The guitar of soul

By Sergio Ariza

If soul music could only have one guitar, that would be the Telecaster of Steve Cropper, who plays on songs like Soul Man, (Sitting on) The dock of the bay, In the midnight hour, Knock on Wood and Green Onions; making our protagonist the guitarist with the most soul in history.  

Steve Cropper was born on 21 October 1941 in Dora, Missouri. His parents moved to Memphis when the young Steve was only nine years old and there he found the musical paradise of which he had always dreamed. Like all city boys he fell under the spell of the king, Elvis Presley, who had emerged from Sun studios. But his big influence did not come from rockabilly but ‘R&B’ with the guitarist Lowman Pauling, of the 5 Royales, a man who learned one of the most important lessons: that less is more. Also that elegance will always be associated with his style.
 

At 14 Copper got his first guitar but it was not until he was 19 that he got the instrument that he will always be associated with, the Fender Esquire. With that guitar he formed his first group, the Mar-Keys, with whom he would record his debut song at Stax, the well-known instrumental Last night in 1961. Once inside the company he became one of the session musicians of reference. There he met the organist Booker T. Jones and the drummer Al Jackson with whom, together with bassist Lewie Steinberg, he would form Booker T. & The MG's.
 

 

It all started off as a fluke, because the four of them happened to be waiting in the studio for a session when they started to 'jam'. The president of Stax liked it and seeing its potential as a single he asked them for another song to put on the B side. Cropper remembered an organ riff from Booker T, and the four of them started to play Green Onions, which became one of the most famous instrumentals in history, with Jones and Cropper playing solos over the excellent rhythmic section of Jackson and Steinberg. In 1964 the latter was replaced by Donald 'Duck' Dunn. Together they would become the studio’s main session band and they would give the record company their most recognizable sound. By that time Cropper was already employing a couple of Telecaster models.
 

In contrast to the sophistication of Motown, Stax had what was more like a raw and undomesticated sound, more like a group of musicians who met and recorded almost without overdubs, hoping for the magic to materialize in the studio. And that happened quite frequently with the organ of Booker T. smoking away and the Tele of Cropper adding the final touches to accompany the flower and the cream of 60s soul music: people like Otis Redding, Sam & Dave, Wilson Pickett and Carla Thomas.
 

The most important meeting of Cropper’s life came in 1962 when Johnny Jenkins’ band came to the studio to do an audition. Cropper saw ‘a giant man’ climb down from the driver’s seat and start to unload equipment. He thought that it was a roadie, but once in the studio he realized that it was the band’s singer and, after a short while, that singer approached them to ask for his own audition. Steve sat at the piano and asked the singer what he wanted to play; he offered a chord progression and started. When the singer - Otis Redding - began to sing These arms of mine, Cropper noted that the hairs on the back of his neck were standing up, as he had never heard anything as exciting before in his life. He went running to the office of Jim Stewart, the head of Stax, and told him to come quickly and listen to this guy. It was 12 October 1962 and soul had found its definitive voice.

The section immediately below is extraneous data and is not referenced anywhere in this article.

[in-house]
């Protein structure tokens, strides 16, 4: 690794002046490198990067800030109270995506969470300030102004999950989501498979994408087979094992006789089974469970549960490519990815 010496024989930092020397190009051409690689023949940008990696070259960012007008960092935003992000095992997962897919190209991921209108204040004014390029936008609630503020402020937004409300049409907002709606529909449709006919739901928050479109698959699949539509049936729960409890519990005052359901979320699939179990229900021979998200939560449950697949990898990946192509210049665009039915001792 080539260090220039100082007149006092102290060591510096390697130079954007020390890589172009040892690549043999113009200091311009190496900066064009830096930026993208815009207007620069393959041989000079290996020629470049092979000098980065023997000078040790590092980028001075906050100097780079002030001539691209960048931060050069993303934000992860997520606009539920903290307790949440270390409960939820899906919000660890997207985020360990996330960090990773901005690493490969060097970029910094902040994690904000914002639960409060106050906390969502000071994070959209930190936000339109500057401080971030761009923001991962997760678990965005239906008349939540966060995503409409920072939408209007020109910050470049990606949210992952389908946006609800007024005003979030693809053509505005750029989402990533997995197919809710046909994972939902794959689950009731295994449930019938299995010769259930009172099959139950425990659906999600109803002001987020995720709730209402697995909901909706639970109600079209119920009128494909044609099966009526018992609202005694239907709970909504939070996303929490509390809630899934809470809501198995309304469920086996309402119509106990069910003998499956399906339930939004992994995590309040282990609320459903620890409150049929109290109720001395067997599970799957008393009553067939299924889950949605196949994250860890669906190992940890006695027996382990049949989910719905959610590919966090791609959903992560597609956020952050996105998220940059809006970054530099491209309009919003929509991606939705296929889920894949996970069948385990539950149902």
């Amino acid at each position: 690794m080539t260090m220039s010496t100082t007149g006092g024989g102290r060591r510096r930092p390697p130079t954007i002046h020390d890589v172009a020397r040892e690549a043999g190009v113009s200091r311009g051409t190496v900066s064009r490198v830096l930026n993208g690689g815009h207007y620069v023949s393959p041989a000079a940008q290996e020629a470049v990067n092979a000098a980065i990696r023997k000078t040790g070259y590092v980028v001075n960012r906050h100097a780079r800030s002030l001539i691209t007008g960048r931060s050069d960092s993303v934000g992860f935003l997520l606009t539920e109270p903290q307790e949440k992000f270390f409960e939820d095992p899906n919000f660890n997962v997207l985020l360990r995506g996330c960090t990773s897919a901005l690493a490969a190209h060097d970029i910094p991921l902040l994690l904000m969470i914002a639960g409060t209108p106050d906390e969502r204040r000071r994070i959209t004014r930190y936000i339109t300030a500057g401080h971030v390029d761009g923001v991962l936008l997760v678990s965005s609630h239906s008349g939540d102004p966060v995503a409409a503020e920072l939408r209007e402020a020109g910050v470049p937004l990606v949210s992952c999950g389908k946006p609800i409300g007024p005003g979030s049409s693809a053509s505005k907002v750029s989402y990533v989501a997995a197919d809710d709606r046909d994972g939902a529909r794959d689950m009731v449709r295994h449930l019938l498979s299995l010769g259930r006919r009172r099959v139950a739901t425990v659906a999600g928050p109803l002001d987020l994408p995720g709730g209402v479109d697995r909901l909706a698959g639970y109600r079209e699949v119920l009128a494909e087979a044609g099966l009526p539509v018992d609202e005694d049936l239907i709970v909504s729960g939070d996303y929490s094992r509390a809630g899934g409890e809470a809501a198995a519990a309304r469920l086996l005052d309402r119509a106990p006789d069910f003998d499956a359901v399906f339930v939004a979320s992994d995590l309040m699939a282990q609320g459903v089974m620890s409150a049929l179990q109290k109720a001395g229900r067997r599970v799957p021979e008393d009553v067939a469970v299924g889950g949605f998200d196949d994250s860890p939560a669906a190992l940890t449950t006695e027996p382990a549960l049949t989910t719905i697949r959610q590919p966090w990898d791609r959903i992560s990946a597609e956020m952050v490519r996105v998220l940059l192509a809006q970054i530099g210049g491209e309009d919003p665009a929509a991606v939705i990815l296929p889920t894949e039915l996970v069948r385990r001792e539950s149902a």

For the remainder of his career, Cropper would colour Redding’s songs with his guitar, and together they wrote some of their best known songs like Mr. Pitiful, Any Ole Way, Fa-Fa-Fa-Fa-Fa (Sad Song) and (Sittin' On) The Dock of the Bay. Cropper’s best moments can also be found in Redding’s work, such as his arpeggios and colours on I’ve been loving you too long, his 'bluesy' solo for Rock me baby ("play the blues, Steve!"), his beautiful intro for Ole Man Trouble and, of course, The dock of the bay.
 

Cropper had one of his Teles in an open-E tuning because it best adapted to the style of the singer. But he also had another ‘normal tuning’ for other songs at Stax, as his career went well beyond Otis, as he was one of the key figures in the company.  

When in 1965, Jerry Wexler, Atlantic Records’ strongman, arrived in Memphis to seek some of their magic with his protegé Wilson Pickett, it was to Cropper that he turned in order to give Pickett a song that would launch him on his way to stardom. Wexler locked both artists in a room at the hotel Lorraine with a bottle of José Cuervo and told them to “find it”. When they emerged they had written In the midnight hour. They recorded it the following day and the song came to define Pickett’s career, making him into a star. Wexler gave Cropper the task of writing more songs and, with Eddie Floyd, he delivered 99 and a half (won’t do) and 634-5789 to him in 1966. Of course his guitar was also part of that glorious sound, like the well-remembered riff of the fist one. That same year, during a storm, Cropper and Floyd composed another great classic of soul, Knock on wood for Otis Redding, but it ended up as a song that boosted the career of Floyd himself.
 

Stax came to represent the southern sound of soul, and the genre climbed up the charts and created great interest in the ‘white market’: if Motown sought to be Hitsville, USA, then Stax was Soulsville, USA. Steve Cropper was one of the company’s main composers and was behind a large number of recordings, not only of the big hits but also of less well-known tracks - but no less memorable - like Bar B Q and Give you what I got by Wendy Rene and the funky Sookie, Sookie by Don Covay.